Management communication is meaningful only if it translates into effective action producing better results. Such action or behavior, on the other hand, is influenced by corporate culture. Thus, to communicate change, management needs to institute processes or management styles that will redefine corporate culture accordingly. These are the assertions of management consultant Robert Heller in his article, Business Communication: Corporate Culture and Communicating in Management at ThinkingManagers.com.
Heller defines corporate culture as a company’s “distinctive nature, a set of traditions, often dating back deep into its past.” Once such traditions have become inefficient and obsolete, he warns that they can only be broken through “sharp discontinuity.”
To learn how to effect change and what changes to make, Heller recommends looking to other companies for lessons in best practices. He cites GE’s practice of exchanging management ideas with other companies that have surpassed its productivity, adopting and adapting the best ideas for its own use.
Once the target changes have been identified, though, someone “has to determine and communicate that ‘we’re going to change’ — and show it by instituting new processes.” Heller decries that often, “communicators write and talk too much about changing the ‘culture’, and do too little to turn worthy thoughts into valuable deeds.”
Management coaching is much like sports, he says, in that “in trying to improve performance, both words and action are required.” Words are meaningless concepts unless “translated into, and proved by, behavior.” The best processes aim to communicate ideas “not by exhortation but by example.”
Heller takes the case of a company trying to create a corporate culture in which management operates by communicating and accepting practical suggestions from everyone in the organization. To attain this objective, the company should have implemented the consultant’s suggestion that senior management ensure their Monday mornings free from meetings and have their doors open to communicate with employees. When the company concerned did not do so, it lost the opportunity to institute a process that would have concretized the necessary behavioral changes it wanted to achieve. Such delays are dangerous, according to the author, since they raise the risks of the change process being overtaken by events.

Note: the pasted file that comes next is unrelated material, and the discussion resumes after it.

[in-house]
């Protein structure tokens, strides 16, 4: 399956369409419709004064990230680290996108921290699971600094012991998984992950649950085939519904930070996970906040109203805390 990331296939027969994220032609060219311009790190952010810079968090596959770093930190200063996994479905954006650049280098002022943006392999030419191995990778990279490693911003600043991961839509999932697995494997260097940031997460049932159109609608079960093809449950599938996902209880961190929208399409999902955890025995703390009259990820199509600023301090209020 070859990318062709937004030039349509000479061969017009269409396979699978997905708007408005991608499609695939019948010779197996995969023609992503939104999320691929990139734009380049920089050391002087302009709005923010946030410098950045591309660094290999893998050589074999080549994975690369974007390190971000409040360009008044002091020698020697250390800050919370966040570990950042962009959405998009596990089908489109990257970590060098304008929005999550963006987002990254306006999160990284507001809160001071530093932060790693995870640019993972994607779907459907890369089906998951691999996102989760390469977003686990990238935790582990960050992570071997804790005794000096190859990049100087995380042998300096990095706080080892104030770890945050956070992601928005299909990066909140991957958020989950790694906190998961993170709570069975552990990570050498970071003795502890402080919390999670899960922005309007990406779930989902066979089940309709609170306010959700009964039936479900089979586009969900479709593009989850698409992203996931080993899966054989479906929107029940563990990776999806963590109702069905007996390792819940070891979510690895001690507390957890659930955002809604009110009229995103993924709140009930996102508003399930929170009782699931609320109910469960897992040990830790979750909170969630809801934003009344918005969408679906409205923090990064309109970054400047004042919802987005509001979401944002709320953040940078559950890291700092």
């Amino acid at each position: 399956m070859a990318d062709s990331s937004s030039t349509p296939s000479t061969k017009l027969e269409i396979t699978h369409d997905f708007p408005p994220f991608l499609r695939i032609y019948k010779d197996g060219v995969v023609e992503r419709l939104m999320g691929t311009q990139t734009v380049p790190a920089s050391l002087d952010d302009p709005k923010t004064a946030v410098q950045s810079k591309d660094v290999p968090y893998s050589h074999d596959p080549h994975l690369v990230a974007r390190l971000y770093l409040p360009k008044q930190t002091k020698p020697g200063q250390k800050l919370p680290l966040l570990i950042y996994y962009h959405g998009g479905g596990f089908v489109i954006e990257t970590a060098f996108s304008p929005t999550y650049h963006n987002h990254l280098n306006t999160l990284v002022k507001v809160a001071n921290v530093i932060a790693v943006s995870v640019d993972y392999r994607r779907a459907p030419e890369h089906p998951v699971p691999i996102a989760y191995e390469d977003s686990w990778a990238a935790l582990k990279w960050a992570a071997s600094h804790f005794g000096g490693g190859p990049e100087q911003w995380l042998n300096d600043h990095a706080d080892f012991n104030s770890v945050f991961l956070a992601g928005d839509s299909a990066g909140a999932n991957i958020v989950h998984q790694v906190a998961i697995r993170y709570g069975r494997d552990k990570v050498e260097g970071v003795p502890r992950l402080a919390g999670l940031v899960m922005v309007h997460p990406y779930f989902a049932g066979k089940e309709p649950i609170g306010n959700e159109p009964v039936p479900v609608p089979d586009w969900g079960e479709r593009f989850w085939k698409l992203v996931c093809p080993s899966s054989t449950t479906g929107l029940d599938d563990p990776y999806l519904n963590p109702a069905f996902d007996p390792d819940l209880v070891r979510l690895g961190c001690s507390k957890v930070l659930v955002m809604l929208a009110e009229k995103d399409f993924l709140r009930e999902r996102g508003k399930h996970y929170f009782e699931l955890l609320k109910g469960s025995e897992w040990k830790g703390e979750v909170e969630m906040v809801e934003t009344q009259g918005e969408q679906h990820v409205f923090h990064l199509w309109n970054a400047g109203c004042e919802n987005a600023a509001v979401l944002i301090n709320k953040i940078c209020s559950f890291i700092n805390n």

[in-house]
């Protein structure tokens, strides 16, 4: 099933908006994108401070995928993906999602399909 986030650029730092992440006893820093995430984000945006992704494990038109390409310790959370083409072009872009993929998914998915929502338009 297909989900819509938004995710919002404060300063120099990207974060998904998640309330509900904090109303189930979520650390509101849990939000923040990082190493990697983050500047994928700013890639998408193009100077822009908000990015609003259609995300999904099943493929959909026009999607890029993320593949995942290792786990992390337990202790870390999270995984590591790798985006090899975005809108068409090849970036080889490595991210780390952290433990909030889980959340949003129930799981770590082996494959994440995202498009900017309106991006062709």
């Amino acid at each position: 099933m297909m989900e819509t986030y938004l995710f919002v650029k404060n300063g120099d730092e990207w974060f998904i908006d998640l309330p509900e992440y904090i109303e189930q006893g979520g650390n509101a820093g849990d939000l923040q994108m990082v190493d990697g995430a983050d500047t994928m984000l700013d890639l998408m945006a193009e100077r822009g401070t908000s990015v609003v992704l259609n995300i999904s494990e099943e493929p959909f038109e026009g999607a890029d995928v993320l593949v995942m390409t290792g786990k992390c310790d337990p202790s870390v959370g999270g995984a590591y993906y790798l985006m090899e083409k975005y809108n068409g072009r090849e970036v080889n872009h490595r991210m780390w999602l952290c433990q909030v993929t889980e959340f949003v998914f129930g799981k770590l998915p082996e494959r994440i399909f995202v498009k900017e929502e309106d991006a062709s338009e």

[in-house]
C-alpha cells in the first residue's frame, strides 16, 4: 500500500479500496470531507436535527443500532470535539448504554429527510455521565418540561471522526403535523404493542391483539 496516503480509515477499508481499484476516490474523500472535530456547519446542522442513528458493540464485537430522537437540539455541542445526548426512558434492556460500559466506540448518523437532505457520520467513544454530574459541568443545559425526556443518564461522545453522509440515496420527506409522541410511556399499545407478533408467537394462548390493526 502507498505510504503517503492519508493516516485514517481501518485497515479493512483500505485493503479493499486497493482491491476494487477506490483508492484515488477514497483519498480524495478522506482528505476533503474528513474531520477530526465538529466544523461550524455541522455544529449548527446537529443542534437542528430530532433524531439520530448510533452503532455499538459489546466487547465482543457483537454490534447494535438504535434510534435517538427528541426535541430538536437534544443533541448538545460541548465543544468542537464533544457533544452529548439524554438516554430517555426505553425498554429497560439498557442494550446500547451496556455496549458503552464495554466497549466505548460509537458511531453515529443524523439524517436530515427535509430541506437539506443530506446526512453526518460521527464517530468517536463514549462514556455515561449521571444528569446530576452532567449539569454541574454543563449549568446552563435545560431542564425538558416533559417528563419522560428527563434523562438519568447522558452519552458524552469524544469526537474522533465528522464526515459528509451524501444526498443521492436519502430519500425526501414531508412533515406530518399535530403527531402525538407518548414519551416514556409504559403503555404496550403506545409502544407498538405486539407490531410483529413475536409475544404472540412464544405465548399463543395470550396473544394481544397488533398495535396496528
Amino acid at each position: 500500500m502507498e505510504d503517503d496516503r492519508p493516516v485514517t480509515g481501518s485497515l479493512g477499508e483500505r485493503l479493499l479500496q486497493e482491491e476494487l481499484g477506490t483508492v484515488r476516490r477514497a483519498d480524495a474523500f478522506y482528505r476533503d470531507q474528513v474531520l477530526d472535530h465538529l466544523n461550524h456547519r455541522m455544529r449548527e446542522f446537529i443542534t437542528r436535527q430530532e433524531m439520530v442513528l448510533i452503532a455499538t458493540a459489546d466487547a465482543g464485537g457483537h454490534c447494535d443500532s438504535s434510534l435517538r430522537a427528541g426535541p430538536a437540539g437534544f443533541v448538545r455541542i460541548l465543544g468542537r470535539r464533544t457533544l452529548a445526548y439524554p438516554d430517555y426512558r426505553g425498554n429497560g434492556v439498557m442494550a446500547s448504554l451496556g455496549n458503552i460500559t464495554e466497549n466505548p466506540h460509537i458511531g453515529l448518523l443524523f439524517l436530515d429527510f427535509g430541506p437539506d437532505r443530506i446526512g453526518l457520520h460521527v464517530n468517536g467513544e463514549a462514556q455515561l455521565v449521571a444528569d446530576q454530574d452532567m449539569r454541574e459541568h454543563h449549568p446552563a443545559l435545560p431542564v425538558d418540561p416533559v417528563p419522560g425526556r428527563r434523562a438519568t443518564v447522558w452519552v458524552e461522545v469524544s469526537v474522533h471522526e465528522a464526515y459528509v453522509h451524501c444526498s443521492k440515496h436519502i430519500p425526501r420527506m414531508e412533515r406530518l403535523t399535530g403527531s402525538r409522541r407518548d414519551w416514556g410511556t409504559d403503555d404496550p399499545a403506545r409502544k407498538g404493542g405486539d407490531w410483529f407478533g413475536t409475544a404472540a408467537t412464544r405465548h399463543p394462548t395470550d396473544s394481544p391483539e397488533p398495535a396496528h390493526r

On a more positive note, Heller cites a company which involved all its employees in a total quality exercise to determine necessary job cuts, ensuring that “only dispensable posts went; that all necessary strengths were left intact; and that everybody agreed with the decisions and their implementation.” That, he said, was a process involving “heavy two-way communication” which helped “create, nourish and sustain a creative culture of change.”
Good communication, according to Heller, focuses less on the medium and more on “how people are aligned with the collective purposes.” This goes back to ensuring clear and concrete targets for change.
The management process he espouses no longer requires the traditional hierarchical pyramid structure, the author says. “In the flatter, horizontal, fluid organisation, excellent communications are still needed for command and control, but they don’t take the form of ‘order-and-obey’ instructions. Rather, people with clear responsibility are expected in turn to give clear responsibility to others. The process of communication becomes a continuous loop, in which feedback leads to action which leads to feedback which leads to action, and so on. Without that process, change can’t be achieved.”
Heller reports that in 10 years GE expects to alter its hierarchical structure into “a horizontally organized grouping” and to “employ participative, successful people to whom change is a natural order, in which the role of managers is to facilitate and communicate rather than command and control.”
This article highlights the role of effective communication in all levels of corporate management. In effect, it says that management is communication, while pushing the boundaries of communication beyond words into action. It’s not just what you say; it’s what you say and do.